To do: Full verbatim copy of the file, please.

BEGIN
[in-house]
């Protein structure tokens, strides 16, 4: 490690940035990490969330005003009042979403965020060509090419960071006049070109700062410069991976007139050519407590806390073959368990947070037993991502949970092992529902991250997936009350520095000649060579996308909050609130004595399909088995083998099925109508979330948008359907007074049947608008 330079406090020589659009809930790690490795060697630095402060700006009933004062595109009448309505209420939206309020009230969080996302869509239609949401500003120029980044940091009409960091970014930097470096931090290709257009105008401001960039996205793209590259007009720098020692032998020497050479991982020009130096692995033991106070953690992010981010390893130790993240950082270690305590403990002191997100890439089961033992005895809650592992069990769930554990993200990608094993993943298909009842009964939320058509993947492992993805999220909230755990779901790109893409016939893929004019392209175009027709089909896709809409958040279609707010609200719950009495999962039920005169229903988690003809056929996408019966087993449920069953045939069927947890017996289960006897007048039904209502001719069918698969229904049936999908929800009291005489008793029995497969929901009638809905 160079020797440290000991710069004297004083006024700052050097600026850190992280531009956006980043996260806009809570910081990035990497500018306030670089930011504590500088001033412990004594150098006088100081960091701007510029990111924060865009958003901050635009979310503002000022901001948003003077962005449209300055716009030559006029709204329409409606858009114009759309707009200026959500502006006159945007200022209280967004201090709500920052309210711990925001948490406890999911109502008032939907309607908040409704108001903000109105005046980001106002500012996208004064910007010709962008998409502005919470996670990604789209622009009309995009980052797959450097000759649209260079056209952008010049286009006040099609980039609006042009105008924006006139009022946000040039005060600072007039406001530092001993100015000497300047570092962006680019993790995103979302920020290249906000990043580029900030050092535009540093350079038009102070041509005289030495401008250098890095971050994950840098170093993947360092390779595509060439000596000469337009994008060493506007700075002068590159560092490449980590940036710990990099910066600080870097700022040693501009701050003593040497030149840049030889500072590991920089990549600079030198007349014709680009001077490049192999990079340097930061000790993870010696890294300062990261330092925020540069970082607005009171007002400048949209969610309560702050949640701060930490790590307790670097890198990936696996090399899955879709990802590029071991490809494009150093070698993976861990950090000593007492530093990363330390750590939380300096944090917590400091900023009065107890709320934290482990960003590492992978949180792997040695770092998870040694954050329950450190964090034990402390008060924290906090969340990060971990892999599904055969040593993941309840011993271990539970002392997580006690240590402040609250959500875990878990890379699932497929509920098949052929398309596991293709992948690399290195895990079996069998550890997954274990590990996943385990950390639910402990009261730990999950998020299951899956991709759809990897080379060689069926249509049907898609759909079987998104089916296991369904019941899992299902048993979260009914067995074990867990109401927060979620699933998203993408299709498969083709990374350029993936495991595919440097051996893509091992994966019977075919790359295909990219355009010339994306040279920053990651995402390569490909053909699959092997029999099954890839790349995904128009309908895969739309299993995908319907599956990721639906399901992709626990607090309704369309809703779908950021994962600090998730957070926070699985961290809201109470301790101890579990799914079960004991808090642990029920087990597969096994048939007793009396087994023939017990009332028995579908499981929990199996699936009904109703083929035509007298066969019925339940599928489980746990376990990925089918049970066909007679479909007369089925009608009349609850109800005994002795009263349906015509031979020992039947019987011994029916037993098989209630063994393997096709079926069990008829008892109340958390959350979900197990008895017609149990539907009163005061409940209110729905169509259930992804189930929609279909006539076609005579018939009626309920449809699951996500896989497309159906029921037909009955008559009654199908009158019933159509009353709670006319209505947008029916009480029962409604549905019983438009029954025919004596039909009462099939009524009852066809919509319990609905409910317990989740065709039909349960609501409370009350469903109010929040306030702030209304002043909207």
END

[in-house]
């Protein structure tokens, strides 16, 4: 490690940035990490969330005003009042979403965020060509090419960071006049070109700062410069991976007139050519407590806390073959368990947070037993991502949970092992529902991250997936009350520095000649060579996308909050609130004595399909088995083998099925109508979330948008359907007074049947608008 330079406090020589659009809930790690490795060697630095402060700006009933004062595109009448309505209420939206309020009230969080996302869509239609949401500003120029980044940091009409960091970014930097470096931090290709257009105008401001960039996205793209590259007009720098020692032998020497050479991982020009130096692995033991106070953690992010981010390893130790993240950082270690305590403990002191997100890439089961033992005895809650592992069990769930554990993200990608094993993943298909009842009964939320058509993947492992993805999220909230755990779901790109893409016939893929004019392209175009027709089909896709809409958040279609707010609200719950009495999962039920005169229903988690003809056929996408019966087993449920069953045939069927947890017996289960006897007048039904209502001719069918698969229904049936999908929800009291005489008793029995497969929901009638809905 160079020797440290000991710069004297004083006024700052050097600026850190992280531009956006980043996260806009809570910081990035990497500018306030670089930011504590500088001033412990004594150098006088100081960091701007510029990111924060865009958003901050635009979310503002000022901001948003003077962005449209300055716009030559006029709204329409409606858009114009759309707009200026959500502006006159945007200022209280967004201090709500920052309210711990925001948490406890999911109502008032939907309607908040409704108001903000109105005046980001106002500012996208004064910007010709962008998409502005919470996670990604789209622009009309995009980052797959450097000759649209260079056209952008010049286009006040099609980039609006042009105008924006006139009022946000040039005060600072007039406001530092001993100015000497300047570092962006680019993790995103979302920020290249906000990043580029900030050092535009540093350079038009102070041509005289030495401008250098890095971050994950840098170093993947360092390779595509060439000596000469337009994008060493506007700075002068590159560092490449980590940036710990990099910066600080870097700022040693501009701050003593040497030149840049030889500072590991920089990549600079030198007349014709680009001077490049192999990079340097930061000790993870010696890294300062990261330092925020540069970082607005009171007002400048949209969610309560702050949640701060930490790590307790670097890198990936696996090399899955879709990802590029071991490809494009150093070698993976861990950090000593007492530093990363330390750590939380300096944090917590400091900023009065107890709320934290482990960003590492992978949180792997040695770092998870040694954050329950450190964090034990402390008060924290906090969340990060971990892999599904055969040593993941309840011993271990539970002392997580006690240590402040609250959500875990878990890379699932497929509920098949052929398309596991293709992948690399290195895990079996069998550890997954274990590990996943385990950390639910402990009261730990999950998020299951899956991709759809990897080379060689069926249509049907898609759909079987998104089916296991369904019941899992299902048993979260009914067995074990867990109401927060979620699933998203993408299709498969083709990374350029993936495991595919440097051996893509091992994966019977075919790359295909990219355009010339994306040279920053990651995402390569490909053909699959092997029999099954890839790349995904128009309908895969739309299993995908319907599956990721639906399901992709626990607090309704369309809703779908950021994962600090998730957070926070699985961290809201109470301790101890579990799914079960004991808090642990029920087990597969096994048939007793009396087994023939017990009332028995579908499981929990199996699936009904109703083929035509007298066969019925339940599928489980746990376990990925089918049970066909007679479909007369089925009608009349609850109800005994002795009263349906015509031979020992039947019987011994029916037993098989209630063994393997096709079926069990008829008892109340958390959350979900197990008895017609149990539907009163005061409940209110729905169509259930992804189930929609279909006539076609005579018939009626309920449809699951996500896989497309159906029921037909009955008559009654199908009158019933159509009353709670006319209505947008029916009480029962409604549905019983438009029954025919004596039909009462099939009524009852066809919509319990609905409910317990989740065709039909349960609501409370009350469903109010929040306030702030209304002043909207």